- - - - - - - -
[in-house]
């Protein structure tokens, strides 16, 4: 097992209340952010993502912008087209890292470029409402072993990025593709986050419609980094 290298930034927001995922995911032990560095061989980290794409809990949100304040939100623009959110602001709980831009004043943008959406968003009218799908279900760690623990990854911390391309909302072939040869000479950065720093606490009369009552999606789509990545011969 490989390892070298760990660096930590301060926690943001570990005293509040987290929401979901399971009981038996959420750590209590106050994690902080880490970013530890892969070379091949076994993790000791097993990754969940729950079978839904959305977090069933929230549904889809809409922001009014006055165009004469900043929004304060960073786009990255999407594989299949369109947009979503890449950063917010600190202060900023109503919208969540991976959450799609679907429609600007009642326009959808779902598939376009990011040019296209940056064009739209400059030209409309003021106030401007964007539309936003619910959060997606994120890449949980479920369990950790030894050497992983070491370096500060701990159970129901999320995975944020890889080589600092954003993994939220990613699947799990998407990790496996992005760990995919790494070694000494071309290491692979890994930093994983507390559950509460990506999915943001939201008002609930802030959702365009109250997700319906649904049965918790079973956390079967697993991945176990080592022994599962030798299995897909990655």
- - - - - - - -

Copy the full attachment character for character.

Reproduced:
[in-house]
């Protein structure tokens, strides 16, 4: 097992209340952010993502912008087209890292470029409402072993990025593709986050419609980094 290298930034927001995922995911032990560095061989980290794409809990949100304040939100623009959110602001709980831009004043943008959406968003009218799908279900760690623990990854911390391309909302072939040869000479950065720093606490009369009552999606789509990545011969 490989390892070298760990660096930590301060926690943001570990005293509040987290929401979901399971009981038996959420750590209590106050994690902080880490970013530890892969070379091949076994993790000791097993990754969940729950079978839904959305977090069933929230549904889809809409922001009014006055165009004469900043929004304060960073786009990255999407594989299949369109947009979503890449950063917010600190202060900023109503919208969540991976959450799609679907429609600007009642326009959808779902598939376009990011040019296209940056064009739209400059030209409309003021106030401007964007539309936003619910959060997606994120890449949980479920369990950790030894050497992983070491370096500060701990159970129901999320995975944020890889080589600092954003993994939220990613699947799990998407990790496996992005760990995919790494070694000494071309290491692979890994930093994983507390559950509460990506999915943001939201008002609930802030959702365009109250997700319906649904049965918790079973956390079967697993991945176990080592022994599962030798299995897909990655």